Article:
• Add the remaining 2 tablespoons of oil to the pan. Next, add the onions, carrots, and cabbage. Season with ½ teaspoon kosher salt. Cook until the vegetables start to soften, 6 to 8 minutes. Add the garlic and ginger, and cook for another 2 minutes.
  • Add the tomato paste and stir frequently for 2 minutes to coat everything. If things start to dry out or seem like they might burn, add a splash or two of water and scrape up the browned bits. Add in the Indian red chili powder, turmeric, and nutmeg, and stir frequently for 1 minute.
  • Deglaze the pan with the white wine, scraping up the browned bits and fond from the bottom of the pan. Cook until the wine is mostly evaporated and the smell of alcohol has dissipated, about 2 minutes.
  • Pour in the vegetable broth, chickpeas, bay leaves, raisins, tomatoes, and 1 ½ teaspoons of kosher salt and black pepper to taste. Stir well to combine and bring to a simmer. Allow to simmer for 2-3 minutes, stir again, and then turn off the heat.
  • Put the lid on the pan, or if it doesn’t have a lid, cover tightly with foil. Transfer the pan to the preheated oven and braise for 1 hour, until the chickpeas and vegetables are soft.
    At the halfway mark, check to see if the liquid has evaporated somewhat. If so, add additional vegetable broth or water (about 1/4 cup).
  • Pour in the coconut milk and return the pan to the oven to braise for another 10 minutes. Take out of the oven and discard the bay leaves and cinnamon sticks.
  • Stir in the garam masala, cilantro, and a squeeze of lemon juice. Taste for seasonings, adding more salt or pepper as needed. If it's slightly too acidic, stir in a teaspoon or two of sugar.
  • Serve warm with Indian flatbread or over a bed of rice. Dollop on some vegan yogurt before serving or serve on the side.


* Don’t slice too thinly or thickly (see the ingredient photo in the blog post for a visual reference). 
** Use less Indian chili powder for a milder heat; or use up to 2 teaspoons if you like it very spicy. If the latter, highly recommend pairing with yogurt to balance the heat.
*** A dry white wine such as Pinto Grigio or Sauvignon Blanc works well. Use to find vegan-friendly wines. 

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39 comments on Braised Indian Chickpea Stew

  1. RonP

    Thank you for this recipe! It was wonderful. I modified a bit. I added boneless chicken thighs, which I browned in a little of the ground spice mix with the one tablespoon of oil. I added the chicken in when i added in the chickpeas. I also used dried chickpeas, which I soaked for about six hours then boiled for 45 minutes before using. Since I used the dried chickpeas, i added an extra half of a cup of water. It turned out perfect. I will definitely make this again.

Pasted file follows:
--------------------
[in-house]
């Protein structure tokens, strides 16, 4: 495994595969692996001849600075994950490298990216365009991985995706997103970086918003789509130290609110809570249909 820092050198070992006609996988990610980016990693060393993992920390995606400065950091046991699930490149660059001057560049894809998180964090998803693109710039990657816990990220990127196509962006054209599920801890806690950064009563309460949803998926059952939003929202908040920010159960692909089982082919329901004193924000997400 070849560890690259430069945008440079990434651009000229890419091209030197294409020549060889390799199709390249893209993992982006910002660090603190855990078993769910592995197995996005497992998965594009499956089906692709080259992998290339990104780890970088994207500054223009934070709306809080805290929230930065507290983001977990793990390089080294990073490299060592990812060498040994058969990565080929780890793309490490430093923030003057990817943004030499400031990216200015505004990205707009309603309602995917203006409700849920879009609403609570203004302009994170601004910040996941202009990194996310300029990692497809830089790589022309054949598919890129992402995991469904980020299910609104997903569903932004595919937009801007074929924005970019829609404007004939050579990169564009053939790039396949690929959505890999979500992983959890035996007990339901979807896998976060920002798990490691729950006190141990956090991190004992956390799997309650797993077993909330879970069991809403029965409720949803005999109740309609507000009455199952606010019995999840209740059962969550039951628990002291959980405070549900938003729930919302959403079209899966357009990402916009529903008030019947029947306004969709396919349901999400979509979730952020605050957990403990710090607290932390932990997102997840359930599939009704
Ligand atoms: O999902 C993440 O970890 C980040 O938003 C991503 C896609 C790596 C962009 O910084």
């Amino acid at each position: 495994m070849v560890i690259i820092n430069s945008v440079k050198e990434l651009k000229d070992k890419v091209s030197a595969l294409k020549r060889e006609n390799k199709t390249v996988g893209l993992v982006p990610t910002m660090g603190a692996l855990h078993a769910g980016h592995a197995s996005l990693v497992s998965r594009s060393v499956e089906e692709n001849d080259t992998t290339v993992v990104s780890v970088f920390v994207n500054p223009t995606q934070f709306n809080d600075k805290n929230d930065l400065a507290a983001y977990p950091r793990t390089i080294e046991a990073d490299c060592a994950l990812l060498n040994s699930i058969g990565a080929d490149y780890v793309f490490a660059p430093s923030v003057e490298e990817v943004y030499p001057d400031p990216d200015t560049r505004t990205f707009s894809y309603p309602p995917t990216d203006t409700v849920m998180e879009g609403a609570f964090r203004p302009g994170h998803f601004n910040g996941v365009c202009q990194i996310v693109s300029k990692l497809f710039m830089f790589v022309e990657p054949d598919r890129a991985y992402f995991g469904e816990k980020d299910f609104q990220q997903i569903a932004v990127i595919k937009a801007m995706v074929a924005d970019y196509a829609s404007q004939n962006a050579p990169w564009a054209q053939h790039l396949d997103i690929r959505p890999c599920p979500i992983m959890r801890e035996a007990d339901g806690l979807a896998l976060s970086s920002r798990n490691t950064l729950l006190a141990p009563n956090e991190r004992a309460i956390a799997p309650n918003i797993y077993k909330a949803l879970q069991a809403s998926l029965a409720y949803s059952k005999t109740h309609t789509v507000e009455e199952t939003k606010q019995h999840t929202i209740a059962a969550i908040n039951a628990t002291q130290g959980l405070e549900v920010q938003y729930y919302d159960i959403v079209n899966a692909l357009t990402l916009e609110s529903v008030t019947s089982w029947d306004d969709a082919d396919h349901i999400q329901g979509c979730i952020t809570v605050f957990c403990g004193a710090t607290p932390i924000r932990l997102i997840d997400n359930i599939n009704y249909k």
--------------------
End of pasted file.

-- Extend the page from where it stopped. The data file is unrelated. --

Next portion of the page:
2. Rod B

    Hi Nisha,
    Will definitely try this recipe… already salivating :) Just one question though, the suggestion that 2 cinnamon sticks (i.e. 4 to 6 inches of cinnamon stick) can be substituted by only 1/2 teaspoon of ground cinnamon just doesn’t seem right – is this a typo?

    1. Nisha

      Hi Rod, glad to hear it! The recommended ground to whole cinnamon stick conversion varies depending the source, but in my experience, ground cinnamon is much more potent than whole cinnamon sticks (the sticks bring a subtle warm aroma that perfumes the dish; the ground tastes exactly like cinnamon), so I like to err on the side of using less ground because I don’t want it to overpower a savory dish.

  3. stacie garza

    Amazing! So flavorful- savory, spicy, and sweet! I loved it! Subbed the white wine for veggie broth.

  4. D Herrick

    This dish was excellent! I’m trying to eat less meat and this dish made it feel like a meat night! It was so hearty and satisfying. Can’t wait for leftover night :)

  5. Kelly Machonis

    Absolutely love this recipe! I only had red cabbage, but it worked beautifully! So many flavors exploding in my mouth. My favorite part is getting that little bit of golden raisin in every bite. Love Love Love!

    1. Nisha

      Hi Kelly, so great to hear that you loved this chickpea stew and it worked with red cabbage! I also love that golden raisin bite! Works so well with the spicy flavors.

  6. Britmarie Witkowski